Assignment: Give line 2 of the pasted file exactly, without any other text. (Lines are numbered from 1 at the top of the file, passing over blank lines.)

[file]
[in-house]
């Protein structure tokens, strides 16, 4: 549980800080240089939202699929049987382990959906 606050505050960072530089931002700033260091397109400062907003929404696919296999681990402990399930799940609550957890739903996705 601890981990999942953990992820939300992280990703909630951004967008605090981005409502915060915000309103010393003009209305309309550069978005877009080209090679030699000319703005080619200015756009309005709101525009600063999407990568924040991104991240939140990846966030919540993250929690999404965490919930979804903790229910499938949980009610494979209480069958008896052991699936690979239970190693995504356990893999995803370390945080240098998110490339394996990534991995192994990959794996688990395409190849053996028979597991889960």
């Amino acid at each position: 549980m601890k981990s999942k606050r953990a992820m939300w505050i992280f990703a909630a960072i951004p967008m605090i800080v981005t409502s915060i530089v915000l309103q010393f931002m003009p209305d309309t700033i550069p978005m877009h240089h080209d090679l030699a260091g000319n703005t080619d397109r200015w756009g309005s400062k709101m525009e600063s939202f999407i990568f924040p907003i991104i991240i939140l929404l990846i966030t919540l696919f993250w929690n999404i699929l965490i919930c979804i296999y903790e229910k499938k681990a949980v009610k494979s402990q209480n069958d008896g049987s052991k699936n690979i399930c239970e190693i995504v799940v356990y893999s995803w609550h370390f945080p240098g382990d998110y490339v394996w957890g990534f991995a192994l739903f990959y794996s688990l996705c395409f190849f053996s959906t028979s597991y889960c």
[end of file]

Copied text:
């Protein structure tokens, strides 16, 4: 549980800080240089939202699929049987382990959906 606050505050960072530089931002700033260091397109400062907003929404696919296999681990402990399930799940609550957890739903996705 601890981990999942953990992820939300992280990703909630951004967008605090981005409502915060915000309103010393003009209305309309550069978005877009080209090679030699000319703005080619200015756009309005709101525009600063999407990568924040991104991240939140990846966030919540993250929690999404965490919930979804903790229910499938949980009610494979209480069958008896052991699936690979239970190693995504356990893999995803370390945080240098998110490339394996990534991995192994990959794996688990395409190849053996028979597991889960």